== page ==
One in 10 of us is self-employed, according to the U.S. Bureau of Labor Statistics, and for good reason. When you work alone you are your own boss, set your own hours and have as much latitude as you’d like in choosing tasks to work on.
“Picking my own assignments lets me live and work with far less stress than the rat race,” says Oliver Rist, a writer and consultant in New York City, NY. Working alone, he says, also eliminates the “interpersonal teeth gnashing” of office politics.
There’s a downside, however, to being a home-based worker including an income that’s typically lower than it would be if you worked for someone else as well the need to fund your own health insurance and other benefits. But the biggest negative to working alone, according to those I’ve talked with as well as my own experience, is the social isolation.
This isn’t much of a problem for specialty retailers like those in the window coverings business. Even strictly shop-at-home dealers who don’t have showrooms make frequent stops at potential customers’ home—at least if they want to stay in business they do. But it can be a bit of a problem for home-based fabricators and workrooms. Visit D&WC On-line
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People who work alone can connect with others using the same technology that lets them be efficient in the home office. E-mail, online discussion groups, chat rooms and instant messaging all put you in touch with others. But virtual communities are just an approximation of the flesh-and-blood kind and have a way of magnifying the combative side of human relations.
GET OUT OF THE HOUSE
“Homeworkers” have devised lots of solutions to the problem of being home alone. One idea is to develop a network of local home-based workers who share your interests with whom you periodically meet for lunch. In the window treatments industry DraperyPro (www.draperypro.com) and WindowPros (www.window-pro.com) are two of the most well-known online groups.
Rist makes sure he occasionally takes work assignments that force him out of the house. He also does more volunteer work. After the terrorist attack on the World Trade Center, he helped a school in Manhattan relocate and will soon be helping the school wire together its PCs.
“It’s not only a good cause, it’s a great way to keep up a social life as I’ll be meeting a number of new folks as well as reconnecting with folks I met earlier,” he says.
Rist also looks to family, friends and hobbies to connect with people, though he points out that his family like any family can be trying at times. At least, he says, it gives him “the motivation to clean my place.”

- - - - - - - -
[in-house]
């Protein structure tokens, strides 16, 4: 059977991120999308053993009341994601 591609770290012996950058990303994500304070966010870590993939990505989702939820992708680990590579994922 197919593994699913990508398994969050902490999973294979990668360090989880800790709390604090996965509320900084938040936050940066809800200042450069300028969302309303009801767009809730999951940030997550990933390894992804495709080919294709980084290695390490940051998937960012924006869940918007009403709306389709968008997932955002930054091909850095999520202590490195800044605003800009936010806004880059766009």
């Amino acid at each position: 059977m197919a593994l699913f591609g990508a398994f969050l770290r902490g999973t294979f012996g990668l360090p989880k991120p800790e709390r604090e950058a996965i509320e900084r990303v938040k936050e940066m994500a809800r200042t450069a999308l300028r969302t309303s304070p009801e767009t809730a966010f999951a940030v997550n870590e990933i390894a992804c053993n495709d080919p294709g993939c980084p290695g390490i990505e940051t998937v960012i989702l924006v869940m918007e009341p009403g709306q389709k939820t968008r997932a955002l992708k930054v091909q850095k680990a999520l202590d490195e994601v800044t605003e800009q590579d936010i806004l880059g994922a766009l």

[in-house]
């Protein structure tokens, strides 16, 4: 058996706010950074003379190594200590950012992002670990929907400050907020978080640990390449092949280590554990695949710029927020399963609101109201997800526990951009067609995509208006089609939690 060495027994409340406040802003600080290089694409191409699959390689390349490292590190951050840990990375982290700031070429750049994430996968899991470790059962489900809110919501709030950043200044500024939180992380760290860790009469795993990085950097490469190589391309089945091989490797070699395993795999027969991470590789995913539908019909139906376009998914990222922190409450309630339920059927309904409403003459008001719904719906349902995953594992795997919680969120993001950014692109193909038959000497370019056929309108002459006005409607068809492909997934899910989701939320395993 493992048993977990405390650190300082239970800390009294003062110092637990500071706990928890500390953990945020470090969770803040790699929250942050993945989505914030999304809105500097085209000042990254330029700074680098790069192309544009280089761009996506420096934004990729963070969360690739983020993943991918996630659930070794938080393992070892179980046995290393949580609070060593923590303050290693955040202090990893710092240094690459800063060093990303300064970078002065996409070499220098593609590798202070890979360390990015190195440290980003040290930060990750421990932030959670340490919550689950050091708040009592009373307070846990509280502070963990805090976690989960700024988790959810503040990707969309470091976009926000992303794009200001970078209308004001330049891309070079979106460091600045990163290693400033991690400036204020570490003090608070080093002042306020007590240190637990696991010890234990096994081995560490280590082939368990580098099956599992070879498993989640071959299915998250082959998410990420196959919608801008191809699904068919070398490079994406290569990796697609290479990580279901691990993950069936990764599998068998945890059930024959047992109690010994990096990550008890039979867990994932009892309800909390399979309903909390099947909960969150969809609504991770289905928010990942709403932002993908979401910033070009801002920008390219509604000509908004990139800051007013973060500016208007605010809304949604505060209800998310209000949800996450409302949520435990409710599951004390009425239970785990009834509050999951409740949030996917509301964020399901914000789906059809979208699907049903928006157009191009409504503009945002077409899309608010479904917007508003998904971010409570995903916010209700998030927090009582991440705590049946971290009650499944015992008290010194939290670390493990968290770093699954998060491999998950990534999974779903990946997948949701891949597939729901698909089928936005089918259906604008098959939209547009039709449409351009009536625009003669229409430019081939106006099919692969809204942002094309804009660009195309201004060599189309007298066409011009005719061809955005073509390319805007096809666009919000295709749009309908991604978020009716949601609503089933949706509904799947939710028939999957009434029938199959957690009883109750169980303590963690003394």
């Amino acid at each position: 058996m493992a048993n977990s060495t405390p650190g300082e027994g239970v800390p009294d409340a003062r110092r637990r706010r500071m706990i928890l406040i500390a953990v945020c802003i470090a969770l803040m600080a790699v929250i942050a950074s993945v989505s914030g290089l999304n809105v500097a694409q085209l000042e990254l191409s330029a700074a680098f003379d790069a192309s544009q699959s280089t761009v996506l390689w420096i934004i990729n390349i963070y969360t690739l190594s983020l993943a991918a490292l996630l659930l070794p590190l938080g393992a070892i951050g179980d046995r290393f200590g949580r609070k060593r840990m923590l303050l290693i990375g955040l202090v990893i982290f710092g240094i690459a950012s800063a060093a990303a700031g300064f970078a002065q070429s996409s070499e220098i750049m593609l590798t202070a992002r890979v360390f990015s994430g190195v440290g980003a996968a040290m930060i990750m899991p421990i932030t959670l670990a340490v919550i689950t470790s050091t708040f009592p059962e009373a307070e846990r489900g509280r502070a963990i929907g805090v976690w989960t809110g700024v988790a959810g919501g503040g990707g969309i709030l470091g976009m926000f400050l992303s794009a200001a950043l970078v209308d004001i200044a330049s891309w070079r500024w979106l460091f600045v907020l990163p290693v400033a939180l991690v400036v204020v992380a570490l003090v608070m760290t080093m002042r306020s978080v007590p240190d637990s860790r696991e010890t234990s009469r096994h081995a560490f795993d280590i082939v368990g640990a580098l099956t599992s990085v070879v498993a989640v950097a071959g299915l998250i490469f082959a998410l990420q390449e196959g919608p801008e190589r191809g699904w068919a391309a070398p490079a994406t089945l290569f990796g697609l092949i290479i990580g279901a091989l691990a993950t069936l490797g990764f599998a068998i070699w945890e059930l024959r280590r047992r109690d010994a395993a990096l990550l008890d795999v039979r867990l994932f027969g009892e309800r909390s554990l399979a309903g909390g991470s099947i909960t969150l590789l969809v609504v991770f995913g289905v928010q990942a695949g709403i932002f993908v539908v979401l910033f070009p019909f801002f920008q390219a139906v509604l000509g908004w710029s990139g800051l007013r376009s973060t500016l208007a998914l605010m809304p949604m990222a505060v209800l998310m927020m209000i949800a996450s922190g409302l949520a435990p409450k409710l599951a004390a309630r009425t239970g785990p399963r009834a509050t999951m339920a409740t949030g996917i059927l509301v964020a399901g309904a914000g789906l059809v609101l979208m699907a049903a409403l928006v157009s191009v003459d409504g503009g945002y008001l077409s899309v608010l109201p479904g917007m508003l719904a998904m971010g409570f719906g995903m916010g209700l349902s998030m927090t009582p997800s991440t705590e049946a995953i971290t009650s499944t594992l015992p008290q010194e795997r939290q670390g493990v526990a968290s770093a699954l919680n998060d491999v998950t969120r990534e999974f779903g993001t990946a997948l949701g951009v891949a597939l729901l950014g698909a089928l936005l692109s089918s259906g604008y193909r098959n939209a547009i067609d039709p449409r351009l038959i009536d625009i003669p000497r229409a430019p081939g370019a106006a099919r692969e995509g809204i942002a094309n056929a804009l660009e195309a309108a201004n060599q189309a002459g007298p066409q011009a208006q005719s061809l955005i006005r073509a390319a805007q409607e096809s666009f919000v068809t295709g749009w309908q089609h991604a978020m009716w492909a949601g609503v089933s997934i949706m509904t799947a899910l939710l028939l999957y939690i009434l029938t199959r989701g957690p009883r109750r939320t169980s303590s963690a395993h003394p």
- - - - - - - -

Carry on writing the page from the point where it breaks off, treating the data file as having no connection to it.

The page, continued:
Steven J. Vaughan-Nichols, chairman of the Internet Press Guild, finds that working alone increases his tendency to be a hermit. “I could, and quite happily on one level, spend weeks at home without seeing a soul,” though he says he recognizes full well that this isn’t healthy.
“My solution is to force myself to go out and be among people,” he says. He takes walks five days a week, goes out to a movie once a week, eats out once a week and goes to his local minor-league basketball team’s games.
To ensure he follows through, he makes the above activities a habit, he says. “If I said to myself, ‘Oh, I’ll do that tomorrow,’ it never happens. Sort of like deadlines.”
Like Vaughan-Nichols, Grant Gross, an online editor from Baltimore, MD, finds that working alone reinforces his solitary nature. “Give me an Internet connection, a few PC games, a full bookcase and cable TV, and I’m set,” he says.
Like Rist, he finds that volunteer work helps him as well as others. He’s involved with a local volunteer clearinghouse, which provides him with opportunities to do everything from walking dogs at the Humane Society to assisting area groups with their technology needs.
It may be a cliché, but people need people. Longevity studies have shown that one factor that contributes to a long life is contact with others. “There’s something about being in the presence of other people that the human soul needs to thrive,” says book author Dennis Fowler, who works by himself in Otego, NY.
“You can’t e-mail a hug,” he says.
Two good Web sites for tips about home offices are iVillage’s Home Business (www.ivillage.com/topics/work/homebus) and HomeOffice Life.com (www.homeofficelife.com).
Reid Goldsborough is a syndicated columnist and author of the book Straight Talk About the Information Superhighway. He can be reached at email@example.com or http://members.home.net/reidgold.